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'The desire to connect is the epitome of student life'

Access to peer mentoring keeps students connected in a virtual world
By: Emily Graham
November 13, 2020
Man and woman playing together and competing in video games on smartphones

Online engagement in programming and events has increased as students look to build communities and make connections with their peers. Photo credit: Unsplash.

For many students, the postsecondary education experience means more than excelling in academics. Making friends, finding a community and ultimately feeling a sense of belonging is at the core of student life. As an institution that prides itself on the well-rounded experience it offers, many departments at Ryerson have made strides to ensure that students are connected and supported in all areas while they are off campus.  

Building community across borders

For students who are new to Ryerson, connecting with like-minded peers in a virtual capacity has been key to developing and engaging with their community. For example, the Real Institute, whose ESL Foundation Program provides a starting point for students to achieve academic and personal success, has found that its cohort model and peer-support staff have made a huge impact on the student experience.

Known primarily as a high-touch, intensive, in-person program, the Real Institute had to adapt to the virtual environment at the start of the pandemic quickly, with some students choosing to stay in Canada and others going home to their families.

“Engagement can be a challenge – not only when students scattered across the GTA and Canada, but when they’re on the other side of the world,” says David Begg, interim director of the Real Institute. “For language learners, an interactive environment can be intimidating. They may need more coaching and encouragement to get out of their shell.”

To combat this lack of in-person engagement, the Real Institute offered a variety of online, interactive events to students, as well as transition workshops, to help them advance their academic skills and learn more about the Ryerson community. Students in each cohort have established their own WeChat groups where they interact with one another frequently and are, in turn, creating their own communities outside of the virtual classroom.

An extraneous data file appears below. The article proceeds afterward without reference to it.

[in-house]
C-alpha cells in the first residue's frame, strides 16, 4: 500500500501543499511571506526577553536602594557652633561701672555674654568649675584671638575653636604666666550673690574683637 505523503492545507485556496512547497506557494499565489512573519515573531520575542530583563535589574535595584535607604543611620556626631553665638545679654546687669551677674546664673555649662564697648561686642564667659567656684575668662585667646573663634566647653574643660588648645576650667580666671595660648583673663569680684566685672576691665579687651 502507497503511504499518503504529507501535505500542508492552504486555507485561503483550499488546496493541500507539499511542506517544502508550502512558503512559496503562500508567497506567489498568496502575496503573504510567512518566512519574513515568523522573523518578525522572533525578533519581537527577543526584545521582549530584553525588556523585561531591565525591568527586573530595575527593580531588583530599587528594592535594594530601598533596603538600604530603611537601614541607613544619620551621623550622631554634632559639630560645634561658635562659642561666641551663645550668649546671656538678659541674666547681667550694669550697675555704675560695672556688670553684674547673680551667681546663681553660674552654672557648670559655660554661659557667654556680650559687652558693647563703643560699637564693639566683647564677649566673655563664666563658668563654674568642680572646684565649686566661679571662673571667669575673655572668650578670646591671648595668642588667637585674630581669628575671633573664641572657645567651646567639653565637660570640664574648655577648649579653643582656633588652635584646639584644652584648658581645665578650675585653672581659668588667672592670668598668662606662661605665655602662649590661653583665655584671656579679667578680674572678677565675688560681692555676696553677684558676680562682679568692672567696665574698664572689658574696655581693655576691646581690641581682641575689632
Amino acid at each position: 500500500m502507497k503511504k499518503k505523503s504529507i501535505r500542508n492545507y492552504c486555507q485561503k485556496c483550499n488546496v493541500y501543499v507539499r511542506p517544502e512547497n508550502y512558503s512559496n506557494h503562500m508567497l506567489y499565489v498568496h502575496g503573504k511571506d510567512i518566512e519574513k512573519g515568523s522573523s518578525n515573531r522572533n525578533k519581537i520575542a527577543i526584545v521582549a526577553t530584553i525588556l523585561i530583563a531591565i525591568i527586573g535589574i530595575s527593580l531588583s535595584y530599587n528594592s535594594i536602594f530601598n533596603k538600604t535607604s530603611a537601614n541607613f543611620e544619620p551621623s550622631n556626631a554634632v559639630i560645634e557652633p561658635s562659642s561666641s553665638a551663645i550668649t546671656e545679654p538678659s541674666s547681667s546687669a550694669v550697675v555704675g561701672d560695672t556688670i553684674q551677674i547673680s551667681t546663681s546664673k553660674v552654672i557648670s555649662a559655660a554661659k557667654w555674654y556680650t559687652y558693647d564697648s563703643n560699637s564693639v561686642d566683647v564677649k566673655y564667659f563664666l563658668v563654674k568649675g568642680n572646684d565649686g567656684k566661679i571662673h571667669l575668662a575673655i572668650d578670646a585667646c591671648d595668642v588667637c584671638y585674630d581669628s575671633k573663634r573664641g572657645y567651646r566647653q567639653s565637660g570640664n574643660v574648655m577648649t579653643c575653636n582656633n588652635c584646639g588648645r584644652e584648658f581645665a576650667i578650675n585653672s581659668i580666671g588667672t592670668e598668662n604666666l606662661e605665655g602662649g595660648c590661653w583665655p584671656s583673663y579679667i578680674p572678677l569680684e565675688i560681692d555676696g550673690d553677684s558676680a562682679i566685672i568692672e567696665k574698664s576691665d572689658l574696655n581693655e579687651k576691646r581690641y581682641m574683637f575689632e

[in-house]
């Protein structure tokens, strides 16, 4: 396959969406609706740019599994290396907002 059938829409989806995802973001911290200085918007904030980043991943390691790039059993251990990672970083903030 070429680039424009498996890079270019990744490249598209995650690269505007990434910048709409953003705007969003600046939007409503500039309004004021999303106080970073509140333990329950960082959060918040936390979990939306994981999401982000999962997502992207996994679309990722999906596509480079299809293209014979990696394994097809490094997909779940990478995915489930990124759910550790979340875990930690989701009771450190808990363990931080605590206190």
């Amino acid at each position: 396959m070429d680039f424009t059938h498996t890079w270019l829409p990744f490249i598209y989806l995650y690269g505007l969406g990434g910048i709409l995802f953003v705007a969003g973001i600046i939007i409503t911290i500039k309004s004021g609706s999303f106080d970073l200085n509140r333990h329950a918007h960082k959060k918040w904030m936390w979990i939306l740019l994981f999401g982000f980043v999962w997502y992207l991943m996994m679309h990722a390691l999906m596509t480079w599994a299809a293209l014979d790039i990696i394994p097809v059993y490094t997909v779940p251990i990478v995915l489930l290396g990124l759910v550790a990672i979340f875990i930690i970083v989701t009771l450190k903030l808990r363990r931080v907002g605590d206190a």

In addition to classes, students have the opportunity to connect with Real Institute International peer supporters and staff members who are often former students of the Real Institute. The lived experience of the peer supporters has provided what Begg calls a security blanket for those who would otherwise be withdrawn or shy.

“This virtual interaction with peer supporters who have stood in their shoes and navigated the waters of Ryerson has shown that there’s comfort and safety in talking to someone over a screen,” says Begg. “We’re seeing that most students are just as engaged virtually as they were in the classroom. They’re genuinely excited and happy to be there and talk to someone.”  

The Real Institute also created a student transition coordinator position over the summer to connect students to Ryerson resources and to their intended undergraduate programs early. This position helps students understand what comes next academically and engage with their target program from a social perspective. It also helps them familiarize themselves with the program area, the support available to them and the university’s culture.